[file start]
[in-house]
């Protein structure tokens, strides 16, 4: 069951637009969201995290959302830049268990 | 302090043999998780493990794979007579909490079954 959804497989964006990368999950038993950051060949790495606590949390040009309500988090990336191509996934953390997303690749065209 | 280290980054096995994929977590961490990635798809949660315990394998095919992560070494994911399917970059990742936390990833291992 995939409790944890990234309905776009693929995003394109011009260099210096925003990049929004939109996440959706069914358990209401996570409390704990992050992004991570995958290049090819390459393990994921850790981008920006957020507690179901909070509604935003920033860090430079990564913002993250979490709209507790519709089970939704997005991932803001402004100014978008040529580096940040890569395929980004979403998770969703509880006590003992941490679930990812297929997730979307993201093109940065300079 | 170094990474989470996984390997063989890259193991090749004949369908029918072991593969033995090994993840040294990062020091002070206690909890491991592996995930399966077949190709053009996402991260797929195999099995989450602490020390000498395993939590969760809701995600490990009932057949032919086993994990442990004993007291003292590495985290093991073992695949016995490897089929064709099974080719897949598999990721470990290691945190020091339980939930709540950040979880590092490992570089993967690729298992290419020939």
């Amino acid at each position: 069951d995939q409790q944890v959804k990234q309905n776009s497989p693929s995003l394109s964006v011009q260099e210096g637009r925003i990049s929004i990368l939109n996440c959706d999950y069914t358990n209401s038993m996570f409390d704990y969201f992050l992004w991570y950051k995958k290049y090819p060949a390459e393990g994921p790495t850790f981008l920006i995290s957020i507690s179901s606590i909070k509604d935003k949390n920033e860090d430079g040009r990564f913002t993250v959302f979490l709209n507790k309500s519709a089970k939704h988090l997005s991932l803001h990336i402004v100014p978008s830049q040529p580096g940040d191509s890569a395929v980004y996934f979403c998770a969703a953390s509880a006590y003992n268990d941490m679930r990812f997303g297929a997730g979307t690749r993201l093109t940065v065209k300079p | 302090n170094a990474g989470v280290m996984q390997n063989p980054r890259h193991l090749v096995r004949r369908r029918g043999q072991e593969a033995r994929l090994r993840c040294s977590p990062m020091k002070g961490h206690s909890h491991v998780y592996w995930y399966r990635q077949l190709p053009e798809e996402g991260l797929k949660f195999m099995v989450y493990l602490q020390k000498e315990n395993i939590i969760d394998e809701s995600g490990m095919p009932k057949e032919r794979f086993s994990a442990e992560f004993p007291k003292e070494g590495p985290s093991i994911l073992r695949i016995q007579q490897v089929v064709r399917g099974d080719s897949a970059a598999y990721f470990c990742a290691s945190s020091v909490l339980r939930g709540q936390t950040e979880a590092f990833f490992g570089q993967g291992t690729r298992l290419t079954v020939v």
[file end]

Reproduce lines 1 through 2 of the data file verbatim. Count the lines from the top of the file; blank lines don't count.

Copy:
[in-house]
């Protein structure tokens, strides 16, 4: 069951637009969201995290959302830049268990 | 302090043999998780493990794979007579909490079954 959804497989964006990368999950038993950051060949790495606590949390040009309500988090990336191509996934953390997303690749065209 | 280290980054096995994929977590961490990635798809949660315990394998095919992560070494994911399917970059990742936390990833291992 995939409790944890990234309905776009693929995003394109011009260099210096925003990049929004939109996440959706069914358990209401996570409390704990992050992004991570995958290049090819390459393990994921850790981008920006957020507690179901909070509604935003920033860090430079990564913002993250979490709209507790519709089970939704997005991932803001402004100014978008040529580096940040890569395929980004979403998770969703509880006590003992941490679930990812297929997730979307993201093109940065300079 | 170094990474989470996984390997063989890259193991090749004949369908029918072991593969033995090994993840040294990062020091002070206690909890491991592996995930399966077949190709053009996402991260797929195999099995989450602490020390000498395993939590969760809701995600490990009932057949032919086993994990442990004993007291003292590495985290093991073992695949016995490897089929064709099974080719897949598999990721470990290691945190020091339980939930709540950040979880590092490992570089993967690729298992290419020939």